In the past, the U.S. federal government has provided funding in fits and starts for first-of-a-kind (and sometimes, second, third, and “nth” of a kind) energy demonstration projects, in some cases creating entire industries through its support. Civilian nuclear power, which provides the bulk of low-carbon electricity today, benefited from such funding in the 1950s and 1960s. The American Reinvestment and Recovery Act (ARRA) of 2009 provided a more recent burst of support, investing about $4.5 billion to demonstrate energy storage, smart grid, and carbon capture and storage technologies, to name just a few. However, until the passage of the IIJA a few months ago, no new federal money had gone toward large-scale energy demonstration projects for more than a decade.

Unfortunately, DOE’s management of large-scale projects was inconsistent, sometimes haphazardly expedited, and even politically influenced. While many ARRA demonstration projects were well-managed and produced valuable information, several large projects were not completed due to funding and timing constraints. Additionally, little was done with the information gathered from these incomplete projects to advance innovation and commercialization of these technologies. Once the economic emergency caused by the 2008 financial crisis eased, familiar Washington budget battles resumed, and the skeptics of a demonstration role for DOE were able to limit its funding to conventional research and development (R&D) rather than demonstration in the 2010s.

Closing the Gap: Consensus Builds

Even as energy demonstration projects were largely excluded from federal programs, interest grew in exploring ways to improve their management. In 2009, the Breakthrough Institute and Third Way advocated for a “National Institutes of Energy” modeled on the National Institutes of Health, that aimed to better bridge the gap between R&D and commercial application. This idea was revived by Bill Gates in his 2020 article on how the U.S. can lead the world on climate change innovation. In 2011, MIT’s John Deutch, who served as Deputy Secretary of Energy under President Carter, revived a proposal to create an independent government corporation for this purpose. George Mason’s David Hart (a co-author of this post) and MIT’s Richard Lester put forward a regionally-organized approach for initiating and managing large-scale demonstrations.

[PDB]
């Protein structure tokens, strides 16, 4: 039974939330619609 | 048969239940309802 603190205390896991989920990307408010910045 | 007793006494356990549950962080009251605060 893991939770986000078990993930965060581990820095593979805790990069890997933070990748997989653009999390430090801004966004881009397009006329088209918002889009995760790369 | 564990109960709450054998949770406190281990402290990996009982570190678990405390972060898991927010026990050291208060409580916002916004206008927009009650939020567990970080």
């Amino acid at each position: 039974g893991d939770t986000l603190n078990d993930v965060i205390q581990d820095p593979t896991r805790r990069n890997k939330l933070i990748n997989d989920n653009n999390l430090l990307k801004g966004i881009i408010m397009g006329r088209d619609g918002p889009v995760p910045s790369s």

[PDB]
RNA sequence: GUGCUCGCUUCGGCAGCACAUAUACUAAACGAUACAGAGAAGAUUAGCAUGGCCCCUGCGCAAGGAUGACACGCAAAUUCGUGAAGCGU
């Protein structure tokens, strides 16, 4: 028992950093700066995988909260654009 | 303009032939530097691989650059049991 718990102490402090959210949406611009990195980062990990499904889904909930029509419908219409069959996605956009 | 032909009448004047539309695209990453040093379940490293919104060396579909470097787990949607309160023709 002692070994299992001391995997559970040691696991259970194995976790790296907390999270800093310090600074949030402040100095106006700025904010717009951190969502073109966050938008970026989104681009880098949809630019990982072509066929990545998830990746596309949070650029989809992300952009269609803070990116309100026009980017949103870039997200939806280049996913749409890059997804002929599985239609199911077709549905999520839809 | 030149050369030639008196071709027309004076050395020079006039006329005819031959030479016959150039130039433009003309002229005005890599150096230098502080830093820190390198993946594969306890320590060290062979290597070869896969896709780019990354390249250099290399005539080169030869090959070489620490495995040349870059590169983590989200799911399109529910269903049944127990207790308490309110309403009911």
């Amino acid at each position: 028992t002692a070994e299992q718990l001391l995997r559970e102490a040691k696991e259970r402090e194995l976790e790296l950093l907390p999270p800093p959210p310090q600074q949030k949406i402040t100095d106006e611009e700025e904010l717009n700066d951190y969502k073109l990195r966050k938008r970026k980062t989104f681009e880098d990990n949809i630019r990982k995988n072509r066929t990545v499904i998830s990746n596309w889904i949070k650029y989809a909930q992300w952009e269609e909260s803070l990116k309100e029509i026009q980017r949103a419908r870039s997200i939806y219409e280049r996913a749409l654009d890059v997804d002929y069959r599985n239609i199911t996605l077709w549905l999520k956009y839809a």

Then, in 2017, Joe Hezir, former Chief Financial Officer of DOE, recommended establishing an independent demonstration project management office within DOE. The Energy Futures Initiative, where Hezir is currently a principal, and IHS Markit included the proposal in their 2019 Advancing the Landscape of Clean Energy Innovation. The American Energy Innovation Council, a group of CEOs assembled by the Bipartisan Policy Center, consistently advocated for larger investments in and new ways of managing demonstration projects in its annual reports. David Hart and Robert Rozansky of Information Technology and Innovation Foundation (ITIF) developed Hezir’s idea and its rationale in greater detail in a 2020 report entitled, “More and Better: Building and Managing a Federal Energy Demonstration Portfolio.”

The main rationale behind OCED’s creation is that large-scale demonstration project management requires a different skill set than R&D program management, which is the bread and butter of DOE’s applied energy offices. While every technology has unique attributes – nuclear energy is very different from hydrogen production – many project requirements, ranging from keeping construction on schedule to managing complex financial packages, are consistent across all demonstration projects. Under ARRA, the applied energy offices managed demonstration projects related to their R&D programs, meaning that these projects were solicited, evaluated, and selected using disparate processes, as were successes and termination decisions. Under a unified OCED, and once the capacity to manage demonstration projects is built, these processes will become more uniform and the Office’s much broader and more diverse set of projects can be managed as a portfolio, mitigating key risks, and strengthening the prospects for follow-on commercialization of the best-performing technologies.

From Idea to Reality: Congress Fills the Gap